Tag - Tasks
This does not come up every day: I've been using OmniFocus for at least five years now, and I've never done this before -- but I've wanted to. I've been thwarted by what seems to be a simple process, but has just a couple of little catches that meant it never seemed to work for me. If that's you too, this is how to do it. If that isn't you, if you find OmniFocus child actions or subprojects as obvious as they are intended to be, you could've let me know. On the other hand, if you don't know OmniFocus at all, let me tell you at evangelical length.
In the two years or so since we last looked at this app, it's been updated 17 times. That somehow seems fitting for software designed to keep you productive. Pocket Informant 4.91 is for busy people juggling busy lives, and especially ones that revolve around both tasks and appointments.
We're a funny bunch, really. All of us. We're high-functioning human beings, yet if an app tells us we're lagging behind some goal, we do something about it. Ask any Apple Watch owner if they aren't at least more conscious of their daily exercise now. Goalify 2.0 wants to press on this Pavlovian reaction tendency of us, and use its power for good. It wants you to achieve things, and it wants to help you.
We are unabashed fans of the Omni Group, and in particular of two of its four apps: OmniFocus and OmniOutliner. These are the company's To Do and outlining apps, and we use them across OS X and iOS. Not everyone on MacNN uses them, but those who do seem to either be actually using them constantly, or just talking about them all the time. They are very strong apps in their fields, and now we've got that out of the way, we want to point out a problem with them. This being Pointers, we'd also like to fix the problem.
We've argued before that the To Do app Things has the best name for this kind of app, but we had forgotten Remember the Milk, which is unquestionably the cleverest title in the genre. The reason we'd forgotten it, though, is that RTM is a very long-standing service that hasn't particularly kept up with the times -- until now. Now, with a revamped online service and a new Remember the Milk 4.0.41 universal iOS app, it's back.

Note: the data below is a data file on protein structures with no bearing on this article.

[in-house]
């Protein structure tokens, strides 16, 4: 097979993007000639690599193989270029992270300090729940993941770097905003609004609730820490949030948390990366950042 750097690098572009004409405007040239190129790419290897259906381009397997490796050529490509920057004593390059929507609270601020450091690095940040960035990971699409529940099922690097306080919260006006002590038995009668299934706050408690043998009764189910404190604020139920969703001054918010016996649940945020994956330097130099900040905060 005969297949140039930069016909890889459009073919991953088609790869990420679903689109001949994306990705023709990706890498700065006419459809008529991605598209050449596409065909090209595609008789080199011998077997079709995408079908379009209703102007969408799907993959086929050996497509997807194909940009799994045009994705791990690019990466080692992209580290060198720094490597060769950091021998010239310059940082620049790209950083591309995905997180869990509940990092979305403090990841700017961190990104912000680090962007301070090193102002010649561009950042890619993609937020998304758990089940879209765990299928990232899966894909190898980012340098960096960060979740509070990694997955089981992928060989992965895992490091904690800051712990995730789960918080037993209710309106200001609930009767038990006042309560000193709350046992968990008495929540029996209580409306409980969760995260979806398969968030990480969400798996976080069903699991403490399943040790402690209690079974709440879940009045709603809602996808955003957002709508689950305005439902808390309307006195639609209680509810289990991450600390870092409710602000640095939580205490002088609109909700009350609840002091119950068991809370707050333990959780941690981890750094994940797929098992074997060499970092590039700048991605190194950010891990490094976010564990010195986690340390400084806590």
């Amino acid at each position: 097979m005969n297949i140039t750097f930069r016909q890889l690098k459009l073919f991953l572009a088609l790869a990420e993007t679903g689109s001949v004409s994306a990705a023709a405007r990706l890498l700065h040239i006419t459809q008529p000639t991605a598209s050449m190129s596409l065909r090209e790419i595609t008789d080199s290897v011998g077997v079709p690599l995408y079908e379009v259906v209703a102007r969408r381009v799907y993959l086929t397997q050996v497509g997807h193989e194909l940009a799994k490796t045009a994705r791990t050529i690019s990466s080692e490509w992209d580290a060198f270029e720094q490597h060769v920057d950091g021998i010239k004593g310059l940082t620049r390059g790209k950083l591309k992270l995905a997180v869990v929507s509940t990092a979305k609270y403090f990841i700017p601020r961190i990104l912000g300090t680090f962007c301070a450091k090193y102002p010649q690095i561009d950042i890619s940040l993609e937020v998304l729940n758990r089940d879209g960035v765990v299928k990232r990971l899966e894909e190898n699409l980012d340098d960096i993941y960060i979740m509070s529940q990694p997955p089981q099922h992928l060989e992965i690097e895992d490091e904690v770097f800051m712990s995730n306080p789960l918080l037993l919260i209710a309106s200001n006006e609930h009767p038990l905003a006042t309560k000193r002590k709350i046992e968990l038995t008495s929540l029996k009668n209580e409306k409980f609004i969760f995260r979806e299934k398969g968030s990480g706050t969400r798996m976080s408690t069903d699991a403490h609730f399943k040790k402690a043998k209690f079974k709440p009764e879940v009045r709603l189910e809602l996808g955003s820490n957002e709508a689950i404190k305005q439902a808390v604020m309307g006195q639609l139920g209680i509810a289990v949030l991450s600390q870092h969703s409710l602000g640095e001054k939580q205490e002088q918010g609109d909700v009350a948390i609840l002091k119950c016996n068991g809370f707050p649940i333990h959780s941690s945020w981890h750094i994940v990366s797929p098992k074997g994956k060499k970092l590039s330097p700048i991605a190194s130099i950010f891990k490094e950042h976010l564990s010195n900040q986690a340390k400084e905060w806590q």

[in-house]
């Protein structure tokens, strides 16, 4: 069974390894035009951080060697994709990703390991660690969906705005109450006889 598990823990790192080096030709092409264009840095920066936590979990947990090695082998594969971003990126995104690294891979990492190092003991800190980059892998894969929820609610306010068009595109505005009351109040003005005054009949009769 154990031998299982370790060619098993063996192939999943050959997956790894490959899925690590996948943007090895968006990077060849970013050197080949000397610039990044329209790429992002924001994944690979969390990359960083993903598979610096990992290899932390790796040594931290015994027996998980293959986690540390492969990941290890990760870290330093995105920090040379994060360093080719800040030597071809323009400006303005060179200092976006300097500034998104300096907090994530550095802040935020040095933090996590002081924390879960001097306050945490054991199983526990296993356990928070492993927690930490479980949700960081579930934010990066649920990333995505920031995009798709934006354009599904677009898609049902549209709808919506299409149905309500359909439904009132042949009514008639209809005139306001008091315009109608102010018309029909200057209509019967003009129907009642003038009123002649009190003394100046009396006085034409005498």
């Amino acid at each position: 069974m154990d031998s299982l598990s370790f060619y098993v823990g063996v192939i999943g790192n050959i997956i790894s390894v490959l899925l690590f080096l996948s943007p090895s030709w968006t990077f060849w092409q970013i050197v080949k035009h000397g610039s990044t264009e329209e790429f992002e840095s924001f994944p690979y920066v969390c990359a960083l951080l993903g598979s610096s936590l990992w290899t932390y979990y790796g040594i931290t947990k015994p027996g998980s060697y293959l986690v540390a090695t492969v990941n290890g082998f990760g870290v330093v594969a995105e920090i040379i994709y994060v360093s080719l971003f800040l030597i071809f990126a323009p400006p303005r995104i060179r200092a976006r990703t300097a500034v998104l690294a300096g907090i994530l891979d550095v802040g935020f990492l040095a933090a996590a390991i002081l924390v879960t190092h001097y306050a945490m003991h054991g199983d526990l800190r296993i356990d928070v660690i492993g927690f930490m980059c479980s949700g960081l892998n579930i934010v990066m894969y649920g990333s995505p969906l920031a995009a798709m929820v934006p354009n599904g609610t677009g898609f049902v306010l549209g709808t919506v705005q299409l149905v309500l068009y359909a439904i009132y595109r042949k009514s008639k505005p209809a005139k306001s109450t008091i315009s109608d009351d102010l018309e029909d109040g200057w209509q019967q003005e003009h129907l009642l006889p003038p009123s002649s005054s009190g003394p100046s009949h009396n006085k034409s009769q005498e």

Due 2.2 is not the reminders app to beat all reminders apps: it's the one to join them. Whatever To Do app you're currently using, Due can work alongside it in your life -- and we're still surprised at that. Uncomfortably surprised: it cannot be a good idea to have some of your tasks in one app and the rest in another, it just cannot. Yet it is. We've been using Due alongside Wunderlist and OmniFocus, and in both cases it's proved just too handy to leave.
The Wunderkinder company, makers of Wunderlist 3.4.0, was bought by Microsoft back in June 2015 and if you thought that meant the app would get subsumed into Outlook, well, you weren't alone there. However, it's had four updates since then and if it all stopped tomorrow, it'd still be a superb To Do app.
The MacNN staff who don't happen to use this To Do manager are secretly convinced that the rest of us would do a new Hands On if the Omni Group even so much as changed the color of the app. We resent that accusation, and wish to point out that it is patently not true -- for they changed that back in 2.6, and we didn't say a single word. Now the various incremental updates since our last review have brought us to OmniFocus 2.8 for iOS. It's got more than a color change, it's got a native Apple Watch app, and now the iOS version has certain features that are better than the OS X release.